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IV. My Days at St. Vladimir's Orthodox Theological Seminary; His Grace Bishop Antoun

As I look back on those days at St. Vladimir’s Seminary, my mind frequently flows back to His Grace, Bishop Antoun.   Newly arrived from Brazil and accepted by Metropolitan Antony to study at the Seminary, we all became fast friends because living in New York was a new adventure for all of us and all we had was one another to hold onto.

The Slavic students were so much different in mentality. Many of them came from small Pennsylvania towns and were reared according to Russian traditions, while we Antiochians had very different upbringing with all of our Arabic traditions. But for then-Deacon Antoun, America was altogether an alien territory. He wore a top hat, a very long black jacket, sunglasses and a beard that made him look like a Hasidic Jew. My friend, Basil Dallack, and our small group took him to Greenwich Village for an Italian supper. Firstly, we were walking and he held my hand as they do in Syria. I abruptly put it down and told him, not here! When we arrived at the restaurant and we ordered spaghetti, he yelled, “Macaroni? That is all I ate for one week in Rome!” And we thought this was going to be a treat!

After a short while, we shared an apartment together and I tried to teach Bishop Antoun English. He tried to teach me Arabic. He taught us Arabic in a class and I never got past “It is Truly Meet” in Arabic. One icy day, Bishop Antoun fell and broke his leg. We all took turns in taking care of him. But he arrived to the U.S. with some money that he generously shared with us, treating us to meals. We all felt like he was our brother and we did whatever we could to make him comfortable. 

Midway through his Seminary days, Metropolitan Antony decided to ordain him a priest in Boston where then-Deacon Antoun had relatives. My wife Lynn took up a collection and for $45.00 we bought him his first vestment. Then we drove him to Boston for the ordination. He later was assigned to our parish in Philadelphia so Fr. Joseph Shaheen could assume the pastorate in Indianapolis. The new Fr. Antoun shuttled back and forth between New York and Philadelphia until his graduation from seminary. We occasionally went with him to his new parish to keep him company as he was initiated into an American milieu.  One time, Metropolitan Antony was visiting the parish and while censing the iconostasis in the small church of St. George, he noticed there was no icon to the patron saint. His Eminence exclaimed for all to hear, “For God’s sake, where is St. George?” Of course there was muffled laughter in the church. Those were days of great intimacy.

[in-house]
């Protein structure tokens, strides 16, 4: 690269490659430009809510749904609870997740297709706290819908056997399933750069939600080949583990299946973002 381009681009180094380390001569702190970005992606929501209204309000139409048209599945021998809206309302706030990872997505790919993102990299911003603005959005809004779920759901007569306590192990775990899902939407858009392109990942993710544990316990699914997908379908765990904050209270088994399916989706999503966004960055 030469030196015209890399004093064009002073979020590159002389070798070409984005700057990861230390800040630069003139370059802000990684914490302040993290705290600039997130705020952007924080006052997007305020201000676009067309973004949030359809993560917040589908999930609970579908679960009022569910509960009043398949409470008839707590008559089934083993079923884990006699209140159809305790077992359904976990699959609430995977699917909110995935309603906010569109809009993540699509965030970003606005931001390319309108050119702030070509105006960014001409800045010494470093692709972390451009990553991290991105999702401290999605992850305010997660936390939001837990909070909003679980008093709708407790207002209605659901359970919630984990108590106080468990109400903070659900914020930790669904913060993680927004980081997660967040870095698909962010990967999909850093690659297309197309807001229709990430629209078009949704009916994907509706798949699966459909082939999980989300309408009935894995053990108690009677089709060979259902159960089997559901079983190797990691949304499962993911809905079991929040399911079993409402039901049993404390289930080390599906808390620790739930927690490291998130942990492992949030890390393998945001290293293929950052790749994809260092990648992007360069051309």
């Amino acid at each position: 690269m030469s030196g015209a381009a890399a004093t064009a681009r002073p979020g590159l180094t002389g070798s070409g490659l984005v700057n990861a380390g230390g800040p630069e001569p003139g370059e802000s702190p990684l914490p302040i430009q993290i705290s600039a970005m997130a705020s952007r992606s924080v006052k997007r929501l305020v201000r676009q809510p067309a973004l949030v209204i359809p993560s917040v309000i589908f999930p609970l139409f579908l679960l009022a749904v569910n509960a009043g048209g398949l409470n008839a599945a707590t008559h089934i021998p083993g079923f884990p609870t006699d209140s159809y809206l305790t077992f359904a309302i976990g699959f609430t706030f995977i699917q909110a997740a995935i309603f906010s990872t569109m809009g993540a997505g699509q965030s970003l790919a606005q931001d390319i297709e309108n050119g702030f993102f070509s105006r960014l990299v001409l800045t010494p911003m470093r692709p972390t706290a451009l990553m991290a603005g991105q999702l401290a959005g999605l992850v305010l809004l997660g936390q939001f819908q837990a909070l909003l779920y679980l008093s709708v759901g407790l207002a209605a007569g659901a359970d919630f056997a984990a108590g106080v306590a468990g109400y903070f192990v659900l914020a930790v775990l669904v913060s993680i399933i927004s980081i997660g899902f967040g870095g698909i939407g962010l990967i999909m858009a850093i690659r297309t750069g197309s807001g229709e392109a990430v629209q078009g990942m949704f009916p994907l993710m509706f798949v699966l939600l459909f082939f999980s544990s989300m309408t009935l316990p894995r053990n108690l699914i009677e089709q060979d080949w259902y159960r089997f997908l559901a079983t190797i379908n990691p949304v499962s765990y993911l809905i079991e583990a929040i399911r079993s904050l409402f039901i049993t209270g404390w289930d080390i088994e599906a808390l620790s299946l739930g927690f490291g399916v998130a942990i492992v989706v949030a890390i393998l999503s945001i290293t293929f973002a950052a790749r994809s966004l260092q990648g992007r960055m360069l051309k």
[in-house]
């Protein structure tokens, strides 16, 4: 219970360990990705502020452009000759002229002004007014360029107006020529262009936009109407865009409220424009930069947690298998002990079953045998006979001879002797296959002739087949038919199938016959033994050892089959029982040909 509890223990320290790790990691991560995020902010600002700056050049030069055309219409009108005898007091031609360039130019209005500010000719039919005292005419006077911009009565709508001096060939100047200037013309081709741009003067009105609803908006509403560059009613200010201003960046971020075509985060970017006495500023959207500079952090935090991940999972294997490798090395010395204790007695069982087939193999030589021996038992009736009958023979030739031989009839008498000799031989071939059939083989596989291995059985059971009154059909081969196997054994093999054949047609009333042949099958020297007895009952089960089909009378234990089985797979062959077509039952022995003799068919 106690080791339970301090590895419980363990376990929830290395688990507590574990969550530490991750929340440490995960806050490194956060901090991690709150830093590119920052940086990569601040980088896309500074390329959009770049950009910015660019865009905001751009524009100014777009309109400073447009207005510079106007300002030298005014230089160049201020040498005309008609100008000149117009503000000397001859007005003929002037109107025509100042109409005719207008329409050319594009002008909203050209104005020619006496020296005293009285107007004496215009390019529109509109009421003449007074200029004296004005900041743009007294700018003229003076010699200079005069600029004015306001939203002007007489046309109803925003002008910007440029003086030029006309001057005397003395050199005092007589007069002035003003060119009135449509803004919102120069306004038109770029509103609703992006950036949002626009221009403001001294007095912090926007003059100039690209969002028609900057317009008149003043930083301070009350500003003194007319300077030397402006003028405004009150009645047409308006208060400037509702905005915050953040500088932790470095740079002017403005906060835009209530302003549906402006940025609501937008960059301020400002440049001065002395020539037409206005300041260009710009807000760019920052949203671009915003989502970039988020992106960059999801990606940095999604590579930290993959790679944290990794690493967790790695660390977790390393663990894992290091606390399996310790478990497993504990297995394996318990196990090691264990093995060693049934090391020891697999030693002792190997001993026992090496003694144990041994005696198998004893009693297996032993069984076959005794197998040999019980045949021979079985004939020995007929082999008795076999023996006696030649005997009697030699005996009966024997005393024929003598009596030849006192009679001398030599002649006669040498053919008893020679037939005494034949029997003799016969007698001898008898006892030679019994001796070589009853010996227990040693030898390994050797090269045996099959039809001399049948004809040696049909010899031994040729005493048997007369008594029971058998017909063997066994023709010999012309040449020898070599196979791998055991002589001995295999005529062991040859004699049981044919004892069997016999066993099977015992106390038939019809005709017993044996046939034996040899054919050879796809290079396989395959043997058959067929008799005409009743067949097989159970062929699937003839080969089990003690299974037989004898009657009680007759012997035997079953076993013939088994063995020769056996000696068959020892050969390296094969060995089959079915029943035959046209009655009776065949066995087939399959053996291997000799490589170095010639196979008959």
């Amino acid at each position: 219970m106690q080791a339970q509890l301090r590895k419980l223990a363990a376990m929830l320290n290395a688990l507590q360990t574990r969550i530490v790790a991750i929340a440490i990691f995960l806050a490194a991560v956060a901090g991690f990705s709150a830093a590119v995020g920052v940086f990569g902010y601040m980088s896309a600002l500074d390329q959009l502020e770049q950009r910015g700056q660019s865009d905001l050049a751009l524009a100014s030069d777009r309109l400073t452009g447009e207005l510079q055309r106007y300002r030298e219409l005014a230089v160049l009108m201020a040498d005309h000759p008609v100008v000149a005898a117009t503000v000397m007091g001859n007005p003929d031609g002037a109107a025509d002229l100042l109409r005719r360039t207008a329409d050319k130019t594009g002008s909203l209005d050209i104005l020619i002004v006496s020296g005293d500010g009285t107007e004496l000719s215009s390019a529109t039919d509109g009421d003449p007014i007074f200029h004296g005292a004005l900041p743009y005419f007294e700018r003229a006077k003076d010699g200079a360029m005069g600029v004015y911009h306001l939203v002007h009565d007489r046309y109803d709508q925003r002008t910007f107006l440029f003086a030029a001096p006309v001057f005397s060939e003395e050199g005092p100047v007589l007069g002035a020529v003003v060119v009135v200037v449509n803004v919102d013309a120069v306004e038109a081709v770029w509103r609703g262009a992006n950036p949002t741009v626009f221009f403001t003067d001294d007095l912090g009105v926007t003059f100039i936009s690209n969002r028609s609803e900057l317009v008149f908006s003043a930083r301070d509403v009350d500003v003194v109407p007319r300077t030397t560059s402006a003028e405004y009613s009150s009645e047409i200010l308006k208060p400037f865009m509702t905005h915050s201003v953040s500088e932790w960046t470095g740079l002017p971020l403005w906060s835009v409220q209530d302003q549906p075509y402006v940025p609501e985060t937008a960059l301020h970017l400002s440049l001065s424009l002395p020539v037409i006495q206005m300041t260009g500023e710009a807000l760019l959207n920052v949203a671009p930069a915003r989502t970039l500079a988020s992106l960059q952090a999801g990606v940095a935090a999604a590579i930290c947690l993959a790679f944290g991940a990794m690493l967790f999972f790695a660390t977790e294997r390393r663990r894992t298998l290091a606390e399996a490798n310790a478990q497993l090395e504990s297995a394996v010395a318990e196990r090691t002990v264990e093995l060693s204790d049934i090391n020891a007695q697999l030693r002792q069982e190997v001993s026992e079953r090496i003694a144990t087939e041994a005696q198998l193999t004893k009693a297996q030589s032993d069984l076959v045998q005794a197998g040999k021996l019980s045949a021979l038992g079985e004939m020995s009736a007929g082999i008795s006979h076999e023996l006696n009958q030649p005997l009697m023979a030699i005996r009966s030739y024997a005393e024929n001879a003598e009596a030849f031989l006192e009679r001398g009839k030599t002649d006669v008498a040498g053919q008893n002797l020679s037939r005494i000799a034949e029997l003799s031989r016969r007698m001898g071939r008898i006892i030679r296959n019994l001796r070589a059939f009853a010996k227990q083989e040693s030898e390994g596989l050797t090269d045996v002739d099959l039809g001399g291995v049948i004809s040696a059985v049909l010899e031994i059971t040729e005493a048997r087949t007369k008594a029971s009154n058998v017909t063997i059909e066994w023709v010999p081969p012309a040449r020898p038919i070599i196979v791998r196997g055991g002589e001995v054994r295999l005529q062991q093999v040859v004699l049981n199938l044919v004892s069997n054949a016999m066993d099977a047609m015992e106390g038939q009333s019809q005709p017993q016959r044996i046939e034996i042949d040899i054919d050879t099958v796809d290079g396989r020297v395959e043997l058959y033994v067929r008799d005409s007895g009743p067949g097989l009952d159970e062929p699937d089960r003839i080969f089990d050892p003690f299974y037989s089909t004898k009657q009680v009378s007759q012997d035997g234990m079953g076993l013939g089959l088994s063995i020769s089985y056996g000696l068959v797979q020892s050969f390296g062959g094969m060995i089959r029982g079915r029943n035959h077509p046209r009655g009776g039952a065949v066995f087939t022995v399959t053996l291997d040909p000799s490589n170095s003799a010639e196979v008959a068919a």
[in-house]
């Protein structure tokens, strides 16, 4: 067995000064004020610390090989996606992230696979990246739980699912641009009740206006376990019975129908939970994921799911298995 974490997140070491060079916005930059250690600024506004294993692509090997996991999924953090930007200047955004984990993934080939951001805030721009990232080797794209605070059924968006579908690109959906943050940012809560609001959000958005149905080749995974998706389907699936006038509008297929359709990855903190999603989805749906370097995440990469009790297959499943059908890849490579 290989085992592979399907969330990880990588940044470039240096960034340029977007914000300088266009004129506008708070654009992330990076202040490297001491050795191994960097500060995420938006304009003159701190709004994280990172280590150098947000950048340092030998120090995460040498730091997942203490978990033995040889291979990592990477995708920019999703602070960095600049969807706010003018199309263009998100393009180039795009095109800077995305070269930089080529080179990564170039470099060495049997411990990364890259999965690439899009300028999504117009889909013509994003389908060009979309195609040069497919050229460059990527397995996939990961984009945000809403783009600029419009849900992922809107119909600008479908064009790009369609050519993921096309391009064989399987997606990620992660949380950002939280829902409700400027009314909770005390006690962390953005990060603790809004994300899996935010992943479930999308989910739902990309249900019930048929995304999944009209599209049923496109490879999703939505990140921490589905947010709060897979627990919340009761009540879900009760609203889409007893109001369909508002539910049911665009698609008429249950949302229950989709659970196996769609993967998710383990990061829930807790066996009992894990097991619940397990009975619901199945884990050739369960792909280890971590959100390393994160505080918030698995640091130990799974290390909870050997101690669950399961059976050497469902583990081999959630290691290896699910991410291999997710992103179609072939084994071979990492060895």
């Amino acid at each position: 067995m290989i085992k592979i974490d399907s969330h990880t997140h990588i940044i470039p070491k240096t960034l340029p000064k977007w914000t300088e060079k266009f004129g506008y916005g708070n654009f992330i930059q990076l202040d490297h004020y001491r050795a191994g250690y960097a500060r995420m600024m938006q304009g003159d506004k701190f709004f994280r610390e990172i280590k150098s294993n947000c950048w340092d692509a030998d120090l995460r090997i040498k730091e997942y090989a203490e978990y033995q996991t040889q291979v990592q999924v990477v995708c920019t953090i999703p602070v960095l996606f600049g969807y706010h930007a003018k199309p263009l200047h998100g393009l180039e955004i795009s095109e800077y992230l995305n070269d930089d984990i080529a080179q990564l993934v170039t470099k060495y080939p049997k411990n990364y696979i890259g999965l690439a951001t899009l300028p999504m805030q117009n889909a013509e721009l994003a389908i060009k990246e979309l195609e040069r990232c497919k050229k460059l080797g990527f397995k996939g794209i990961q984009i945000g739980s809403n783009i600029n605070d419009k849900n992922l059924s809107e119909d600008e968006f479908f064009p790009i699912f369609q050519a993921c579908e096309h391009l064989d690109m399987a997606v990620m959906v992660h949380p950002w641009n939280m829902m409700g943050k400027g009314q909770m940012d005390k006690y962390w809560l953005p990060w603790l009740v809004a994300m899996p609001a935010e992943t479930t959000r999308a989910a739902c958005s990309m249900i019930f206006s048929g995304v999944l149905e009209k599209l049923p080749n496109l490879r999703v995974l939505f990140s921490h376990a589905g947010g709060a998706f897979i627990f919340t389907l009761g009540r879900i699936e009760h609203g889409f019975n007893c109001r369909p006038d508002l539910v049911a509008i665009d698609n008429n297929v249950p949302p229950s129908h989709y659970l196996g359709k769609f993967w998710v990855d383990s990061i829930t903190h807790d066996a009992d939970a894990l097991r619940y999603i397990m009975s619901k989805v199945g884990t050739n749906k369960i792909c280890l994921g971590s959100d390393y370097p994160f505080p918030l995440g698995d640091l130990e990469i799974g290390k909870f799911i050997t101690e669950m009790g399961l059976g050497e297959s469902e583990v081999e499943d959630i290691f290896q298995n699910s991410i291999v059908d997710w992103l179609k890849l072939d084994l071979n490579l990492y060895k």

The late Metropolitan Philip and Bishop Antoun were classmates at the Balamand Seminary in the 1940s, and they certainly shared a unique relationship that lasted decades. In the 1960s, when both men were priests, Fr. Philip invited Fr. Antoun to come visit him in Cleveland from New York. Father Philip told Fr. Antoun to just get on a bus and he’d be in Cleveland in no time at all. “No time” really meant 12 hours! Father Antoun got off the bus in a fury, and all Fr. Philip did was laugh. Father Antoun settled down after the practical joke and the lifelong friends caught up. When it was time for Fr. Antoun to return to New York, Fr. Philip had purchased Fr. Antoun an airline ticket.